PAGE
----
Any Other Rose Could Never Smell As Sweet

March 6, 2011
The titillating scent of roses is potent enough to stifle me as I stand waiting for the ceremony to begin. The sun shines through the colored glass depicting Christ at the crest of the window facing the beautiful sunset, tinted soft oranges and bright yellows, as if someone had painted it uniquely for this day. I squint through the sunlight streaming through and stand facing the room. After hours and hours of work, the preparations are complete, a picturesque black and white formal wedding, with fresh roses draped across banisters, pillars and the pews of the church, spraying a flash of color across the room, blinding crimson with glimpses of green shining through the petals.
I turn my attention to the people slowly filtering into the room, one step at a time, as if they aren’t sure whether they should sit down or not. A variety of people, friends and family, here at the church to support my sister as she pledges herself to her fiancé. I smile to myself as I notice my sister’s soon-to-be nephews, each dressed in a smart tuxedo, approach the guests and politely ask if they could be of any assistance escorting the women to their seats. Grinning shyly, a small redhead girl nods, and is taken with celerity by one of the boys to her seat, while the parents walk behind. Over on the other side of the sanctuary, both my grandfathers are deep in conversation, discussing the best way to position the presents on the gift table, so that each one is visible. My younger sister, as the maid of honor, stands holding her bouquet, slightly wobbling in her high heels, impatient for the proceedings to begin. My mother is sitting with her soon-to-be son-in-law’s family, dabbing at her eyes with a handkerchief, and clutching a worn photo album of my sister’s baby pictures, with my dad sitting stiffly next to her. Turning away from the crowd, I glance out the window again.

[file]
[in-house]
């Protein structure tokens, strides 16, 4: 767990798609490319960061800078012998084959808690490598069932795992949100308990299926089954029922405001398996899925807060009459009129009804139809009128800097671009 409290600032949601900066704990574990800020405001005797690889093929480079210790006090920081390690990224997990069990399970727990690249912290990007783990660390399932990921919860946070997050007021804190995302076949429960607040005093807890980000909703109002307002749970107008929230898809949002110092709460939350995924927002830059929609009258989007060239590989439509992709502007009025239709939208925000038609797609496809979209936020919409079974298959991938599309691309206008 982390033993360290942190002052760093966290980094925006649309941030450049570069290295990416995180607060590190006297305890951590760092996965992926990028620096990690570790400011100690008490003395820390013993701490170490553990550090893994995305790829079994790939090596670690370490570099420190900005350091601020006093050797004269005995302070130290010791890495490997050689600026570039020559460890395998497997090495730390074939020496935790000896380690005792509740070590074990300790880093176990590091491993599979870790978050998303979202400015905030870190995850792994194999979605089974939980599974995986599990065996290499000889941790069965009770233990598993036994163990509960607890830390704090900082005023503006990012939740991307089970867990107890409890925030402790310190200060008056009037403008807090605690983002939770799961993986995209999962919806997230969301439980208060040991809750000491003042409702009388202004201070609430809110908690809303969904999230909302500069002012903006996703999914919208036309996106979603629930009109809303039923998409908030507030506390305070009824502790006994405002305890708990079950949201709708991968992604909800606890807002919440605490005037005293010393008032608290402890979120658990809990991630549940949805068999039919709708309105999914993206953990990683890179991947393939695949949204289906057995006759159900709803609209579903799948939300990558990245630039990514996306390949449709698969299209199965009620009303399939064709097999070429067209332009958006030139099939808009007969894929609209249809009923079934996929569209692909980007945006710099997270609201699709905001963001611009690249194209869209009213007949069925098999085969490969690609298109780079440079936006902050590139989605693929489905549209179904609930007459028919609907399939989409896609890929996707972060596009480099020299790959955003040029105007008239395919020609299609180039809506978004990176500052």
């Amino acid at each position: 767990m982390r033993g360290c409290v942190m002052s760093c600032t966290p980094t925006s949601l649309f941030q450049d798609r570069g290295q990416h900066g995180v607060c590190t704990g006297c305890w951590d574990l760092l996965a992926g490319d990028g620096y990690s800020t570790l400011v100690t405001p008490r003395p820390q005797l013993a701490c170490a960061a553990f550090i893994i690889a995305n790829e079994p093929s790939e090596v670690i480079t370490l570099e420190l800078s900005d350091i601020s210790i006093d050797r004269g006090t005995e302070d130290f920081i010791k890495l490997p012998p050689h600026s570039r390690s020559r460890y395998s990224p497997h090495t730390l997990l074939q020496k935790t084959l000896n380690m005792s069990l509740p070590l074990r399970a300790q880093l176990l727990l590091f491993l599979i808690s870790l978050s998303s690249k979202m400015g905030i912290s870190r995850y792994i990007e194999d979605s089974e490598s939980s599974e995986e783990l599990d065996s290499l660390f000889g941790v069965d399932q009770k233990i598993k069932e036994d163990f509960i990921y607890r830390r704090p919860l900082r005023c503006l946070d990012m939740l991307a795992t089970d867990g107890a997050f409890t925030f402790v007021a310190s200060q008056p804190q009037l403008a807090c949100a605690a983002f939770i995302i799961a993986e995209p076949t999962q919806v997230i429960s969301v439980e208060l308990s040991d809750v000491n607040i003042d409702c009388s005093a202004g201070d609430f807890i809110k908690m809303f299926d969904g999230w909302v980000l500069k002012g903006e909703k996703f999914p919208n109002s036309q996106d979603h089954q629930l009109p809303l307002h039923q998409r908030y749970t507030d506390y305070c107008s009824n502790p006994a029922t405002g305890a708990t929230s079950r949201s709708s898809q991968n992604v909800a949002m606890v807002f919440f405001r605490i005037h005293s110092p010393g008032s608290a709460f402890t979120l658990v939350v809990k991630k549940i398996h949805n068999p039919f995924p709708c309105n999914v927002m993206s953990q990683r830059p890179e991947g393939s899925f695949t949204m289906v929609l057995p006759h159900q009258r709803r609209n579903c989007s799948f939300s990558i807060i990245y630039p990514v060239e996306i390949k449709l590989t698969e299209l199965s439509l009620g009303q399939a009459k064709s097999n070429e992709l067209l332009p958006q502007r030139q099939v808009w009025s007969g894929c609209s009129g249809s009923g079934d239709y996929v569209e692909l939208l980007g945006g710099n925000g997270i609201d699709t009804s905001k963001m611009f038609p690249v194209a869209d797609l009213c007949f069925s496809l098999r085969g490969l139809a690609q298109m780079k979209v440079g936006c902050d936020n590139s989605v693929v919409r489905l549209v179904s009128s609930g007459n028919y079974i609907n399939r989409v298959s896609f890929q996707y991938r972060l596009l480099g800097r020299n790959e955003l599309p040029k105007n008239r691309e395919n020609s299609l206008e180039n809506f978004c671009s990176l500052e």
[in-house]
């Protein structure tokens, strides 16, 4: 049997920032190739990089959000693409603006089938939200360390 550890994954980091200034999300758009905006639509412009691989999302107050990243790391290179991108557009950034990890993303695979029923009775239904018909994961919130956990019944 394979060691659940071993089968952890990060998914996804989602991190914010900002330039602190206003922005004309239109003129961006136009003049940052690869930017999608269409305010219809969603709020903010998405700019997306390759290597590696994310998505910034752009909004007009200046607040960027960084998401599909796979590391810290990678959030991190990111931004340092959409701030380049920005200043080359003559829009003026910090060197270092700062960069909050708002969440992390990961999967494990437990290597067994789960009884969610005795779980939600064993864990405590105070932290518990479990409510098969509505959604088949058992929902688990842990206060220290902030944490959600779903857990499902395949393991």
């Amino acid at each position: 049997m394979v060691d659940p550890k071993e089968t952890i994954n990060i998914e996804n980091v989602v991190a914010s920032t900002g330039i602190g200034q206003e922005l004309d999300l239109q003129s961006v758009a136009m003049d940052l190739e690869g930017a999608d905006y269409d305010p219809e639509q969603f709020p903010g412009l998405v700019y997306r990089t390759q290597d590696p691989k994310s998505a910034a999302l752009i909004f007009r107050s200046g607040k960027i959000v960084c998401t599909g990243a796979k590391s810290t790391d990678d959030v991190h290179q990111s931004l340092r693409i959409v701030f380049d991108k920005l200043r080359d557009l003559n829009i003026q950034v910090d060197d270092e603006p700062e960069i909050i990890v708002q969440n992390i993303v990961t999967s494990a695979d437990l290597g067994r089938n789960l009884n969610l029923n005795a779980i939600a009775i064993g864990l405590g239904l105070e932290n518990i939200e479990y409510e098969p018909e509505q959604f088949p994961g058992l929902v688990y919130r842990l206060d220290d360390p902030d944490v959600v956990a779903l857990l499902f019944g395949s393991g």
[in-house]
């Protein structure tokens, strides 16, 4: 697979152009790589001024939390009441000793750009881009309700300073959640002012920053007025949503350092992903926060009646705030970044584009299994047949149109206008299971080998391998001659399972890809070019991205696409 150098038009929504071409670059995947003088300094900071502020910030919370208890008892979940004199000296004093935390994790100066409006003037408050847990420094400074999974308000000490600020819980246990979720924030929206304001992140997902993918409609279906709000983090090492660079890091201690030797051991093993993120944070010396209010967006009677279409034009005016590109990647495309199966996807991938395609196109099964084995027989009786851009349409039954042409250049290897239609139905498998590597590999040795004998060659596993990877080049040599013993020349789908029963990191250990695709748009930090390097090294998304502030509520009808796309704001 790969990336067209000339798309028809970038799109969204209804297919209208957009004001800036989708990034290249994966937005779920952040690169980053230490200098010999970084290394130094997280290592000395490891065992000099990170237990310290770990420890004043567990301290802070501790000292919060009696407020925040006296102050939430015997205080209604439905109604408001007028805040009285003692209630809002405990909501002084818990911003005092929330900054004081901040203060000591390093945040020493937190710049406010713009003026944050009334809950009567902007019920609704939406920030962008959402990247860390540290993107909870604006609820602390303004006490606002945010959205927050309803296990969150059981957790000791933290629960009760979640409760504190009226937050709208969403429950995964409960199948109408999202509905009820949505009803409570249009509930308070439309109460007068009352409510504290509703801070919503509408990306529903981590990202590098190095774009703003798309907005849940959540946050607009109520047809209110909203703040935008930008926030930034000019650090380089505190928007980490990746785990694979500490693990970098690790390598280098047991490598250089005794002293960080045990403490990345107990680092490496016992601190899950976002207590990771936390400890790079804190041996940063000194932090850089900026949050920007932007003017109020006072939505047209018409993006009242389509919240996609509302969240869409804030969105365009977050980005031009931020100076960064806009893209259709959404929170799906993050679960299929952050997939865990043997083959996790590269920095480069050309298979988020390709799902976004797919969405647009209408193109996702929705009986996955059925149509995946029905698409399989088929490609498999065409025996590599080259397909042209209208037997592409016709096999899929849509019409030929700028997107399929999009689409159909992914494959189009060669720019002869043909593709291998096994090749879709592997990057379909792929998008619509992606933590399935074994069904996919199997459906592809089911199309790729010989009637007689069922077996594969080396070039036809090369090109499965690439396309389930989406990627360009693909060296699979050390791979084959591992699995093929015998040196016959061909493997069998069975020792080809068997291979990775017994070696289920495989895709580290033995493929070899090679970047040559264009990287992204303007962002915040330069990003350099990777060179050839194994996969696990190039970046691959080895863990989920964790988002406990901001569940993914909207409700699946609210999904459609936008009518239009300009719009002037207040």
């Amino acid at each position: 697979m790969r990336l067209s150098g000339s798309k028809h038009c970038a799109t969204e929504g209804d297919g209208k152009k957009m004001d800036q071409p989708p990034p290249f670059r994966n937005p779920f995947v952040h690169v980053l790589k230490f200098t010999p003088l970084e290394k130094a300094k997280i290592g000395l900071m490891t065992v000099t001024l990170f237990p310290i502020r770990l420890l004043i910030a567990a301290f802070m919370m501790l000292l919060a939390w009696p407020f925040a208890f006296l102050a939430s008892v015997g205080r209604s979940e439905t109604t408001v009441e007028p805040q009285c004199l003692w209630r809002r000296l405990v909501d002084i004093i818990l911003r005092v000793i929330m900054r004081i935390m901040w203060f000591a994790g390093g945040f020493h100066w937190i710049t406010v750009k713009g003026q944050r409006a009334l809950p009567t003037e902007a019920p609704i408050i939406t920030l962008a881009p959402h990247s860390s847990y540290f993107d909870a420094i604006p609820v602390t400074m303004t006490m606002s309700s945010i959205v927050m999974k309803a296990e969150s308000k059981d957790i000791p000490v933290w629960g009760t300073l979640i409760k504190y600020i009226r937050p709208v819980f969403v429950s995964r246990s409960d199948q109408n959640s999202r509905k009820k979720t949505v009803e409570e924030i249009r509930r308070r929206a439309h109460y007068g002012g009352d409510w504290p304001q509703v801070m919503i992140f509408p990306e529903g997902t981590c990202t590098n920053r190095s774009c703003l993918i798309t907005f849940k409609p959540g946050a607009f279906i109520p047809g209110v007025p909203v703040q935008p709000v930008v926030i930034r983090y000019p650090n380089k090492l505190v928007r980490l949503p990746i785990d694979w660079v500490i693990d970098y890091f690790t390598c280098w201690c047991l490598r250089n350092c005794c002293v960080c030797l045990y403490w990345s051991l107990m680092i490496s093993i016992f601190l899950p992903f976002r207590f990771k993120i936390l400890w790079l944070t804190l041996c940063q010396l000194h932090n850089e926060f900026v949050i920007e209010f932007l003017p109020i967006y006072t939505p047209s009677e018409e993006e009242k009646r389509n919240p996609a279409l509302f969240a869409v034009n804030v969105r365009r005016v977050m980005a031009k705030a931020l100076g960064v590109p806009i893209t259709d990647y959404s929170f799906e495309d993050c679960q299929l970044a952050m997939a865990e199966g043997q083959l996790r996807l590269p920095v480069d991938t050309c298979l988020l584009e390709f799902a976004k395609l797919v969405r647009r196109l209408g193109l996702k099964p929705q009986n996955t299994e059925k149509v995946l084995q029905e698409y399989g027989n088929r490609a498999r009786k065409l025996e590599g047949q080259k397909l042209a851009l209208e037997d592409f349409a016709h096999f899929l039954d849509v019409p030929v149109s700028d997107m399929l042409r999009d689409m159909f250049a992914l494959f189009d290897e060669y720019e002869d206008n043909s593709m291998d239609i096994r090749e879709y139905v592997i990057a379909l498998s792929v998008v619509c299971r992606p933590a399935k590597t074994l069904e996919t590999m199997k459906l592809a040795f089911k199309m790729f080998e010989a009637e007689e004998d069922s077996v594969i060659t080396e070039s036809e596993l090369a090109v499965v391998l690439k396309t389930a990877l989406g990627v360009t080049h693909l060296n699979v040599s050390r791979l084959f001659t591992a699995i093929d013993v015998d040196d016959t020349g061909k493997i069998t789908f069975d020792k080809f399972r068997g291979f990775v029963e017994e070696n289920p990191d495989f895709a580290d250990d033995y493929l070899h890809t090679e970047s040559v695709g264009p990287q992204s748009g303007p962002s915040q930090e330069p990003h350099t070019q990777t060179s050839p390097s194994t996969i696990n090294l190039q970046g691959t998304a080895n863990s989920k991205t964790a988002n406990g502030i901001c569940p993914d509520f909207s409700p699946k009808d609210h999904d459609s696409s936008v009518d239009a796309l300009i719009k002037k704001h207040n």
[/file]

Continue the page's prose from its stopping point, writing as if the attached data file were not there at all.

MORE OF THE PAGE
The sun had continued without delay across the sky, the oranges and yellows fading into more subtle purples and blues that seemed to run down the sky in streams of color. A tree, across the parking lot, stood buried in the ground, silhouetted against the sky. I notice a couple of birds fly out from under the branches, quickly disappearing from view as they fly away. As my gaze follows the bird’s movement across the sky, I catch a glimpse of red under the tree. I look closer, and realize that it’s a rose, a rose that had been dropped as they had been carried into the church for the preparations. It was as fresh as could be, with no obvious wilting or discoloration in the petals; just sitting there nestled in a basket of soft grass. The last vestiges of the sun’s light catch on the petals, reflecting its beauty into the surrounding darkness.